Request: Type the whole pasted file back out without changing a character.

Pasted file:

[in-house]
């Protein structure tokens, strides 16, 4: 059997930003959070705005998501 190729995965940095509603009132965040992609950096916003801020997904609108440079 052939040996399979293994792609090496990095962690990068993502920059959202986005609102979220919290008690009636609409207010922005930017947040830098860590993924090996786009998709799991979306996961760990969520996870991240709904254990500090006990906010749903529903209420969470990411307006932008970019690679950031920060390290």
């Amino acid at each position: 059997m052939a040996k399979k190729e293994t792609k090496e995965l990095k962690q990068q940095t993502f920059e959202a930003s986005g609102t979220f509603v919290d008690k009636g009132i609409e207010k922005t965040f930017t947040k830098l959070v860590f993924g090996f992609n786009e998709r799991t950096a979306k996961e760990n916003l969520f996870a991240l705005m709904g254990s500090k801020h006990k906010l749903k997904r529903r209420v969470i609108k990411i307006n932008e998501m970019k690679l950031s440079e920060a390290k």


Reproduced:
[in-house]
């Protein structure tokens, strides 16, 4: 059997930003959070705005998501 190729995965940095509603009132965040992609950096916003801020997904609108440079 052939040996399979293994792609090496990095962690990068993502920059959202986005609102979220919290008690009636609409207010922005930017947040830098860590993924090996786009998709799991979306996961760990969520996870991240709904254990500090006990906010749903529903209420969470990411307006932008970019690679950031920060390290």
């Amino acid at each position: 059997m052939a040996k399979k190729e293994t792609k090496e995965l990095k962690q990068q940095t993502f920059e959202a930003s986005g609102t979220f509603v919290d008690k009636g009132i609409e207010k922005t965040f930017t947040k830098l959070v860590f993924g090996f992609n786009e998709r799991t950096a979306k996961e760990n916003l969520f996870a991240l705005m709904g254990s500090k801020h006990k906010l749903k997904r529903r209420v969470i609108k990411i307006n932008e998501m970019k690679l950031s440079e920060a390290k």